What We Hold In Finds a Way Out

What We Hold In Finds a Way Out

I knew exactly what I wanted when my mom told me I could pick out my first pair of real earrings. I was four and strands of my blonde, static-raised hair were all that reached counter level at the local five and dime store. I stretched my pointer finger toward the two tiny balls and said “I want the smallest ones.”

Two minutes later I clutched the white paper bag that held my prize for taking good care of my newly pierced lobes. I could hardly wait to remove my training earrings and replace them with a dainty set made from real gold.

We ate dinner at my grandparent’s house that evening and I danced around the table, tilting my head left to right so everyone could see my new jewelry. I spent the night at that little house next to the Central Pennsylvania woods, and when I woke up, my grandfather discovered something missing.

“What happened to your new earring, Angie?” he asked.

My fingers moved quickly to caress the backs of both my ears and thinking my grandfather was playing a trick on me I laughed.

“They’re both right here, PapPap!”

He came closer. His eyebrows furrowed with concern as he softly squeezed my earlobe between his pinky and thumb.

One of the tiny balls had tucked itself deep into the hole and with just eight hours of sleep, the newly pierced flesh sealed what it thought needed healing. The stem and back were in their proper places, but little glittering ball was stuck inside a layer of skin.

Our faithful family physician, Dr. Stark, took our frantic phone call that Sunday morning and agreed to meet us in his office so he could remove the earring. The smell of rubbing alcohol on cotton as he swabbed my ear was strong and so was his voice when he  told me not to move. The earring needed to be cut out from my ear with his scalpel and the procedure would have to be performed without a numbing agent. Any flailing or wailing could result greater injury.

I remember my mom holding my hand as I laid flat and stiff on my back staring at the ceiling light while my vision blurred. I know I was terrified, but I don’t recall a stitch of pain. My mother’s retelling of the story, however, testifies to its presence. She recounts that I wrapped my fingers tight around hers and remained silent and still as tears slipped fast and full from my eyes … rolling down my face, cheeks, and chin. I didn’t move or whimper, but the pain still found a way out.

Our strongest emotions have a way of escaping. The feelings we take great care to hold in eventually work their way to the surface; advertising our brokenness. And that’s often when healing begins.

The way emotions come undone varies from person to person. For me I’ve noticed a trend concerning the two feelings I often try to bury deepest: Fear and sadness.

When I try to hide my fears they usually escape through an eruption of anger. Commotion often triggers my anger faster than anything. So if I’m in the kitchen and meat is sizzling in the skillet, a fan is buzzing, the television blaring, and children chattering, I become unhinged. I snip and snap and say things I regret. Then I apologize for my outburst and say I had no idea what came over me. But if I really take a moment to reflect, I know exactly what happened … the eruption usually sprang from a river of fear.  The fears aren’t always the same, but the results usually are.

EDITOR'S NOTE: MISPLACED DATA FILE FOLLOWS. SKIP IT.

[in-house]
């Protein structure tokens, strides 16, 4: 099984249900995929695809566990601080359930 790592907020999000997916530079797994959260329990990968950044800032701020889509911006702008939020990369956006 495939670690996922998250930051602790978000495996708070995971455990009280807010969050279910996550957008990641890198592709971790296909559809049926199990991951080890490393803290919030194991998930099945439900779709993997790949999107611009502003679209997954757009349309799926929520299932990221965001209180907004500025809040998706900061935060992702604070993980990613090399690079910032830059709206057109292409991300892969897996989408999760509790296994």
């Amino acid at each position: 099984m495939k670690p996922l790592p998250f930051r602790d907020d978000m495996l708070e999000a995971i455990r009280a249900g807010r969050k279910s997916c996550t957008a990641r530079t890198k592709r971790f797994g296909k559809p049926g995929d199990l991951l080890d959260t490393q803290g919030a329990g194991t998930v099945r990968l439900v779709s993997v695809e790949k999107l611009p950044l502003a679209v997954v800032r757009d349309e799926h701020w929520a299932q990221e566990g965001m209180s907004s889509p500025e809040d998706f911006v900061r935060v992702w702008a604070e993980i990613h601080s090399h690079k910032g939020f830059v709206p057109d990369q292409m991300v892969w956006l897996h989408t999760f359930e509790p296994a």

When I attempt to muffle my sadness it trickles out through fatigue. If I wake up on a Saturday morning barely able to move or make simple decisions, that’s a pretty good sign that I’m stuffing a heartache. Sometimes it’s a fresh hurt and other times it’s an old, nagging pain I had thought healed ages ago.

Fear and sadness touch every human regardless of social status, religion, or ethnicity. As a Christian, I have the tendency to askew those complex emotions with quippy sayings, or even a quick recitation of scripture instead of dealing with them. I tend to stuff them deep down on my insides because letting them out makes me feel as though I’m failing Jesus.

But Jesus knows the crushed world in which we live. He knows His followers will encounter terrifying circumstances. He knows those who love Him will be pecked apart by loss and earthly defeats. He knows.

And Jesus doesn’t tell us to snap out of it. He tells us to come to Him. I love how The Message paraphrases Matthew 11:28-30.

Are you tired? Worn out? Burned out on religion? Come to me. Get away with me and you’ll recover your life. I’ll show you how to take a real rest. Walk with me and work with me—watch how I do it. Learn the unforced rhythms of grace. I won’t lay anything heavy or ill-fitting on you. Keep company with me and you’ll learn to live freely and lightly.

Coming to Him and allowing Him to work through our twisted sufferings is when we can embrace the peace, joy, and mercy we need.


Disclaimer: Please know that I’m not suggesting that you shouldn’t refer to scripture or a Bible-based mantra such as “Choose Joy” when you’re struggling. Doing so genuinely often helps frame the situation with the right perspective … I’m just encouraging you to not simply recite a memory verse as a way to brush off your trouble. Instead, take a moment to let the truth run through your veins and allow your spirit to come to Jesus for what it needs.

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